Much like Rob Gordon, the impossibly likeable record store owner at the center of the cultishly revered movie High Fidelity, we simply cannot resist a good Top 5 list. So we thought we’d take a look at just what makes Stephen Frears’ beloved romantic comedy (based on Nick Hornsby’s equally charming novel) and starring John Cusack, Jack Black, Joan Cusack, and Lisa Bonet, one of our all-time favorites. As Rob himself once said, “I agreed that what really matters is what you like.” And we like High Fidelity.
1. The Star
Though Cusack has had his share of memorable performances from the iconic Lloyd Dobler in Say Anything to Gross Pointe Blank to Midnight in the Garden of Good & Evil, his turn as sardonic, obsessive Rob Gordon ranks among his very best. An atypical leading man, Cusack shines by imbuing Rob with his particular brand of sarcastic, neurotic charm while adding a warm sincerity to the more serious moments. Additionally, he deftly handles Rob’s direct addresses to the viewer without ever making them feel awkward or absurd. Somehow, Cusack comes off assured even when Rob himself is not.
2. The Screenplay
One of the trickiest aspects of adapting Nick Hornby’s bestselling novel was finding a way for its chatty protagonist to speak directly to the audience about his innermost thoughts and feelings. Cusack, who co-penned the screenplay, was initially nervous about such a tactic, but director Stephen Frears loved the idea and assured him it would work. These direct confessionals are not only a huge part of the movie’s overall appeal; they’re also what makes the film stand out among other romantic comedies. As such, Rob’s self-deprecating sense of humor playfully colors the entire story. Admittedly, Rob can come off more than a little misogynistic, but to Hornby’s credit, Rob is self-aware and eventually comes around to some self-realization. That’s good writing.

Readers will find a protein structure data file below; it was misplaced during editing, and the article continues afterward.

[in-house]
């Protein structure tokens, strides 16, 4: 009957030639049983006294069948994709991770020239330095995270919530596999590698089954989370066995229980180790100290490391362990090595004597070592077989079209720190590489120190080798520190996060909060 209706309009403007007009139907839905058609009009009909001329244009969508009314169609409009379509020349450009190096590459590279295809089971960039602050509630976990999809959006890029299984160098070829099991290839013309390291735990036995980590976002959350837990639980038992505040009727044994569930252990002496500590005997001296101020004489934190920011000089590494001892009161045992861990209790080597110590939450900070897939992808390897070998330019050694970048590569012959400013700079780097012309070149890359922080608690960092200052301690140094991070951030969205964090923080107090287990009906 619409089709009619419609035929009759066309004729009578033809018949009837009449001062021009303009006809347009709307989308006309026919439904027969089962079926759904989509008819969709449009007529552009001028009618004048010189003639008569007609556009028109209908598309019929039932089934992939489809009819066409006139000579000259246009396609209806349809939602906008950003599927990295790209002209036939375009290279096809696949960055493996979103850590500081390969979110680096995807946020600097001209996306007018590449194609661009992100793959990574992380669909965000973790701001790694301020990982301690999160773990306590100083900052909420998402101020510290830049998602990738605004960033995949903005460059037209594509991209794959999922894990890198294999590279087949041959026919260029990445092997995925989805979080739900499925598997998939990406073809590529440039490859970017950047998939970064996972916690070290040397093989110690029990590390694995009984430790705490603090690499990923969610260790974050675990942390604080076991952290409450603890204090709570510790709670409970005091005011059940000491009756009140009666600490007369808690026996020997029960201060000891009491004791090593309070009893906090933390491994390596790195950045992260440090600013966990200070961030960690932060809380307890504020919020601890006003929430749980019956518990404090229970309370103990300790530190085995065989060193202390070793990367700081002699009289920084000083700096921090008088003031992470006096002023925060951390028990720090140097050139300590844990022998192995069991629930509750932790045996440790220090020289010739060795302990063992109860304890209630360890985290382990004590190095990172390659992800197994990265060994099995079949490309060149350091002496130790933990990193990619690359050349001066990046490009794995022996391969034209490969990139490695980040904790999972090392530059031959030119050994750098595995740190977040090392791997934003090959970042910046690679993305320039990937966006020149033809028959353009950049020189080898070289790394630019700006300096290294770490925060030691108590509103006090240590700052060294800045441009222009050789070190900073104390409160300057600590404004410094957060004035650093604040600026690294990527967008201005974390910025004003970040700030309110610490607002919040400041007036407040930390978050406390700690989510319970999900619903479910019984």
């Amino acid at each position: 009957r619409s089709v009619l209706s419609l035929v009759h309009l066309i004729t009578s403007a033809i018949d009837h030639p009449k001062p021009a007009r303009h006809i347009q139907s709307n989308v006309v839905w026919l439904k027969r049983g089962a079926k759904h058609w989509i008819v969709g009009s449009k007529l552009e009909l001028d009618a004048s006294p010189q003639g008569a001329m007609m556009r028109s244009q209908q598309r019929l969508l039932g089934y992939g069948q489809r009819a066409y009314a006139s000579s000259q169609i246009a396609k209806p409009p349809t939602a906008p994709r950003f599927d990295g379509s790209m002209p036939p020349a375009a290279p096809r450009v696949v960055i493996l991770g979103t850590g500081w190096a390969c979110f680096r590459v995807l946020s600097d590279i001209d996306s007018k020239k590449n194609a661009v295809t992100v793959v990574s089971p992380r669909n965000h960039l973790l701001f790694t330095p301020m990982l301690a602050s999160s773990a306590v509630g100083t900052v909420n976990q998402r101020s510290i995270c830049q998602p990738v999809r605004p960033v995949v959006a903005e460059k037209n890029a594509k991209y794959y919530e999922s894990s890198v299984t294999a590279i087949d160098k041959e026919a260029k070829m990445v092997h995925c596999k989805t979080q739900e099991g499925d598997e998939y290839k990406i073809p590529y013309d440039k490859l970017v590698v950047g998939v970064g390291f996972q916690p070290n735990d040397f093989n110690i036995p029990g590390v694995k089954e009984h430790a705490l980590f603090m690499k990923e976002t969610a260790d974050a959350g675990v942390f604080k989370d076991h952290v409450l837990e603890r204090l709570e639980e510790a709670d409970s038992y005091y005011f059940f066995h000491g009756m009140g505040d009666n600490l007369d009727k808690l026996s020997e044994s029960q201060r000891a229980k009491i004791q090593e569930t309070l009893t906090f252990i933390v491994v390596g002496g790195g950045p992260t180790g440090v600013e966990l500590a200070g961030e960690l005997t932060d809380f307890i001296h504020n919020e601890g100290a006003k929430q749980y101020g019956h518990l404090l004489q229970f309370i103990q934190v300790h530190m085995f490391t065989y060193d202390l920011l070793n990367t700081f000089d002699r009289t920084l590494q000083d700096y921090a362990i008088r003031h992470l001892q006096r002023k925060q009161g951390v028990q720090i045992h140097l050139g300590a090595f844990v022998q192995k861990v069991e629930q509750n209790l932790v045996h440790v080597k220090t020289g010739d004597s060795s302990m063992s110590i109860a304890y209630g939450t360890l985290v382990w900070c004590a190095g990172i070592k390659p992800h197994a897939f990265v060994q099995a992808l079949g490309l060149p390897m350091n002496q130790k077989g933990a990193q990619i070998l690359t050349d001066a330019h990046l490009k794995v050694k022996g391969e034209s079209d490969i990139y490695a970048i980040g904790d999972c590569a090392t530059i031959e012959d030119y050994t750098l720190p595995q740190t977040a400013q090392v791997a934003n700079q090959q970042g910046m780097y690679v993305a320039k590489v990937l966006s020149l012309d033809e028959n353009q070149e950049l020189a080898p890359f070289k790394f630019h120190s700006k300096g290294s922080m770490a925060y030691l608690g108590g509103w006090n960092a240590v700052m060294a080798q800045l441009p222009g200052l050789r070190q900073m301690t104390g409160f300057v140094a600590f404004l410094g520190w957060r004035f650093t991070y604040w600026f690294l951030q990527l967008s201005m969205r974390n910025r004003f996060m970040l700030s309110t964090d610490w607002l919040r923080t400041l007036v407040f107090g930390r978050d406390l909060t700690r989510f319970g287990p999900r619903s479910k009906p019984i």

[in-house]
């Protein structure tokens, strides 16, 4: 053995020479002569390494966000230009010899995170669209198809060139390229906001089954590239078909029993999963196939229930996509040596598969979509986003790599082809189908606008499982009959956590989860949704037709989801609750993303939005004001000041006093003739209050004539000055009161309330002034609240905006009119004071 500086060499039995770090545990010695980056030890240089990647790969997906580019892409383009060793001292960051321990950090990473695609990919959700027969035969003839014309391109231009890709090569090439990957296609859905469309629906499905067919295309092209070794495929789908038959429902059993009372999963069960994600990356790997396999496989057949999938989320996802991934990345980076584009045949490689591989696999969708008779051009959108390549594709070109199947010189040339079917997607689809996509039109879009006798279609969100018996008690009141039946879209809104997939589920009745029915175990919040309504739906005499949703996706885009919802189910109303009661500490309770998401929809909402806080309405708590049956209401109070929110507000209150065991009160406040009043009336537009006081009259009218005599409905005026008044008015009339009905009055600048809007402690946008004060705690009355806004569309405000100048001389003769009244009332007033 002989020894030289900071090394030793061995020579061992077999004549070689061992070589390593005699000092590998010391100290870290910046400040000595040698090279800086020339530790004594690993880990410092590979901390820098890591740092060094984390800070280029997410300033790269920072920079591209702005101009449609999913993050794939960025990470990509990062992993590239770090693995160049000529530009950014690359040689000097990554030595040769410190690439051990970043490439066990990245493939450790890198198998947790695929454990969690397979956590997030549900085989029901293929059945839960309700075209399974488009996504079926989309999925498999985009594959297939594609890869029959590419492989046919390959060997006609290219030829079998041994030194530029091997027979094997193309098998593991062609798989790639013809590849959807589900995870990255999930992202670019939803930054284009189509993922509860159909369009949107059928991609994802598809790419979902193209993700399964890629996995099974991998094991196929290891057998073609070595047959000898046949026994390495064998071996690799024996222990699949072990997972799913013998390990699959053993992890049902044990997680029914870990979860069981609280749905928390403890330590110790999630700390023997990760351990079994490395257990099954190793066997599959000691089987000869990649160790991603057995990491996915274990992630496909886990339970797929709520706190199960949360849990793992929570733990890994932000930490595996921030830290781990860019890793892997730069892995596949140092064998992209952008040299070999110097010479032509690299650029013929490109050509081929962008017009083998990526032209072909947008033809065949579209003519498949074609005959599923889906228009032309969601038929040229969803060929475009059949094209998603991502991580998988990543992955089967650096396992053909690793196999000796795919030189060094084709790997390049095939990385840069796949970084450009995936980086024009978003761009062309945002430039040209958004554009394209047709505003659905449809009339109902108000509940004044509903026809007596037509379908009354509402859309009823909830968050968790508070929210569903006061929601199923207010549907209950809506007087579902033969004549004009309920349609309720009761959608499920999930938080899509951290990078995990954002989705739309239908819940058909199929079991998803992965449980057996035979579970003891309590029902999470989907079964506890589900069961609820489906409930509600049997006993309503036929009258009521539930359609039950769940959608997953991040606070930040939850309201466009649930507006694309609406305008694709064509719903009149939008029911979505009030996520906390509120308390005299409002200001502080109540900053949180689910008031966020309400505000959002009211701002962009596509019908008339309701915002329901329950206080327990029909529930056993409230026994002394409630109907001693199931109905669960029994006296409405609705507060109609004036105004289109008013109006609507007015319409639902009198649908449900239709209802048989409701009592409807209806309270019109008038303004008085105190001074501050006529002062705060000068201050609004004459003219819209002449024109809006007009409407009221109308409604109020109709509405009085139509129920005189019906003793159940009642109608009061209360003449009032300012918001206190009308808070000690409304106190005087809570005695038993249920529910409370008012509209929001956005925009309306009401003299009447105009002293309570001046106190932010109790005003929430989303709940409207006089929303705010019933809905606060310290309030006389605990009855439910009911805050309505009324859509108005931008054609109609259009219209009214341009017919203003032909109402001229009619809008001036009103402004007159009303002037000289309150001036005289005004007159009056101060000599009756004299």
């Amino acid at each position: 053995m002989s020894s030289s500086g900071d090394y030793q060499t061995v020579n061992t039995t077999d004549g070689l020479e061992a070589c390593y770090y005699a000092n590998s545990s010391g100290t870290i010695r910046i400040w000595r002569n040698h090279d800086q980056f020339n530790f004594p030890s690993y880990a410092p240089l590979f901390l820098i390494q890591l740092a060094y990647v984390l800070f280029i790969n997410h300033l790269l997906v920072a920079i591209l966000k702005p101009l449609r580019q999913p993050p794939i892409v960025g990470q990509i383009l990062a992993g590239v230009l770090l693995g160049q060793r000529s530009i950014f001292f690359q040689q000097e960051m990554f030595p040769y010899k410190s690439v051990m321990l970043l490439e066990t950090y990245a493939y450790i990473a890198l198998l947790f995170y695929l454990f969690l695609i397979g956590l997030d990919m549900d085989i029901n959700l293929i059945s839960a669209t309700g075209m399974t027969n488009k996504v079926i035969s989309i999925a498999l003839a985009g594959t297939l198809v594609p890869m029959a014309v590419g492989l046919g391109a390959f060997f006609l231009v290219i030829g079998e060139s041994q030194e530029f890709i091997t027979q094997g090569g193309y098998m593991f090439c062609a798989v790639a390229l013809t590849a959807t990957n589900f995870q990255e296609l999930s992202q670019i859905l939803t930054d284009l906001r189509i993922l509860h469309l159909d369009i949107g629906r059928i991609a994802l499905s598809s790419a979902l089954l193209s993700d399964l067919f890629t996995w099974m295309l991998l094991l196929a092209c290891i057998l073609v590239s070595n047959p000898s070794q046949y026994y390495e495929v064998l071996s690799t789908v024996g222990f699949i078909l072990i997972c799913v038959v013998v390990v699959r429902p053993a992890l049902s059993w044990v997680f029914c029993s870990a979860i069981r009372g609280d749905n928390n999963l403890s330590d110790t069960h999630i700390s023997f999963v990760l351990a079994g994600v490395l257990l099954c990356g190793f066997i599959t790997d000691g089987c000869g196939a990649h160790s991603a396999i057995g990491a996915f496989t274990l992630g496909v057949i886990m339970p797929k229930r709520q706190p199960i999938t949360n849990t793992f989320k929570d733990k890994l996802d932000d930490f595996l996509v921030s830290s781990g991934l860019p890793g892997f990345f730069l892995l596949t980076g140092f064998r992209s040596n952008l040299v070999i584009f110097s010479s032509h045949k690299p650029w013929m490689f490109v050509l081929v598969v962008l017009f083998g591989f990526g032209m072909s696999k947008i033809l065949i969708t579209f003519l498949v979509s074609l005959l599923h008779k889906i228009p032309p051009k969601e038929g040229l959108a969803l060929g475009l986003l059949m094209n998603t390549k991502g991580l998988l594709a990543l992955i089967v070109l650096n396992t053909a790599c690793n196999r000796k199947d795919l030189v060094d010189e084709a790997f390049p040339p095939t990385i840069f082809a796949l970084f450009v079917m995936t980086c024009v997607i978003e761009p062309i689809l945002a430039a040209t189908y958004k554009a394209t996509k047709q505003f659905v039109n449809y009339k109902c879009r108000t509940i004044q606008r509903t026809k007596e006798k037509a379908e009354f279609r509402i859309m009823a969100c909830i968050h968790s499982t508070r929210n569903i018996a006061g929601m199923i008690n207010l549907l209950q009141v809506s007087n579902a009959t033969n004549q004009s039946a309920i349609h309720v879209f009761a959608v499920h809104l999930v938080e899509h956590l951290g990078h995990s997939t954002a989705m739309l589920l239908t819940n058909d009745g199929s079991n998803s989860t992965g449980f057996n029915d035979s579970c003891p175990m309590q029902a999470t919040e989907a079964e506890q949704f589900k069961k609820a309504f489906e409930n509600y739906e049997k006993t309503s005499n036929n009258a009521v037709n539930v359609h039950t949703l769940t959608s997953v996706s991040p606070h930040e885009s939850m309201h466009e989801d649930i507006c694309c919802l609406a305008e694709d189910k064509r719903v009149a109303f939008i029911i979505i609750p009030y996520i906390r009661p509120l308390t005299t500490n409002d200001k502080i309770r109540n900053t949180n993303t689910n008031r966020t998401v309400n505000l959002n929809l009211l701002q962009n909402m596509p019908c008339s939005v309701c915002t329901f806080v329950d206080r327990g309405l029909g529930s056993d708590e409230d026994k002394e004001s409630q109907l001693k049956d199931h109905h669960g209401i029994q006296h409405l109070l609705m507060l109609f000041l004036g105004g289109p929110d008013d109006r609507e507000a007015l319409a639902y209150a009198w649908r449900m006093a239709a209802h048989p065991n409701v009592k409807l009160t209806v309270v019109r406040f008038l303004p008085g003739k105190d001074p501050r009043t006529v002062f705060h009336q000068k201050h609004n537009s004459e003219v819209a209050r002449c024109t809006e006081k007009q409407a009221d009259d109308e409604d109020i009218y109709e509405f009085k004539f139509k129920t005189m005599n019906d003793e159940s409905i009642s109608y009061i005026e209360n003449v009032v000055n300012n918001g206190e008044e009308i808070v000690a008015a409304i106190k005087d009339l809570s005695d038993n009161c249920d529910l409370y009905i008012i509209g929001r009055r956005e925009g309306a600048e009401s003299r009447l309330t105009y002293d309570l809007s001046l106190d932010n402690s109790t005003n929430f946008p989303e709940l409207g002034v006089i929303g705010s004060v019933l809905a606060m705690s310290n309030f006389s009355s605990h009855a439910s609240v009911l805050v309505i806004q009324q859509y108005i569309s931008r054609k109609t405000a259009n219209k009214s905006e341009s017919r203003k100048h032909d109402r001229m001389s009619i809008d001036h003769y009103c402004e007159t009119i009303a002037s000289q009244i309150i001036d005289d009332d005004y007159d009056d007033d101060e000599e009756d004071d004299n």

3. The Cast
Though it’s important to have a good lead singer, the secret to a great band is in its supporting players. Cusack may get top billing, but the rest of this cast is pretty impressive. There’s massively underrated big sister Joan Cusack popping up as understanding-if-annoyed friend Liz. There’s Jack Black stealing every scene he’s in as record store employee Barry. There’s Oscar-winner Tim Robbins going hilariously Zen and ponytailed as conflict resolution counselor/romantic nemesis Ian. There’s Lisa Bonet as sultry singer-songwriter Marie de Salle, tempting Rob’s affections. And there’s Catherine Zeta-Jones working her sexy charm as artsy, sophisticated ex-girlfriend Charlie. Now that’s a stellar lineup!
4. The Music
Frears reportedly whittled an initial list of over 2,000 songs down to 70 musical cues. The result is a carefully curated mix of deep cuts from Dylan to the Kinks to Stereolab. This killer soundtrack is necessary for Rob defines himself and everyone else in terms of their musical tastes. Turning his nose up at Art Garfunkel, Cat Stevens, and James Taylor, he finds his snobbery matched only by co-workers Barry and Dick, who argue over Belle & Sebastian and lament Stevie Wonder’s later output. In the end, High Fidelity is a love letter to obsessive music fans everywhere. That’s a passion we support.
5. The Top 5 Lists
Among the more unique aspects of High Fidelity are Rob’s Top Five lists — made and recounted throughout the movie. Though now listicles are fairly commonplace, Rob’s predilection to ranking his life, his loves, and his musical obsessions seemed pretty novel way back in 2000. He shares his top five movies (Blade Runner is number one) and his top five dream jobs (Journalist at Rolling Stone from 1976 to 1979 earns the top spot). But the film is mainly focused on his Desert Island, All Time Top 5 Breakups — including the one with Laura (the marvelous Danish actress Iben Hjejle) that is currently in progress.
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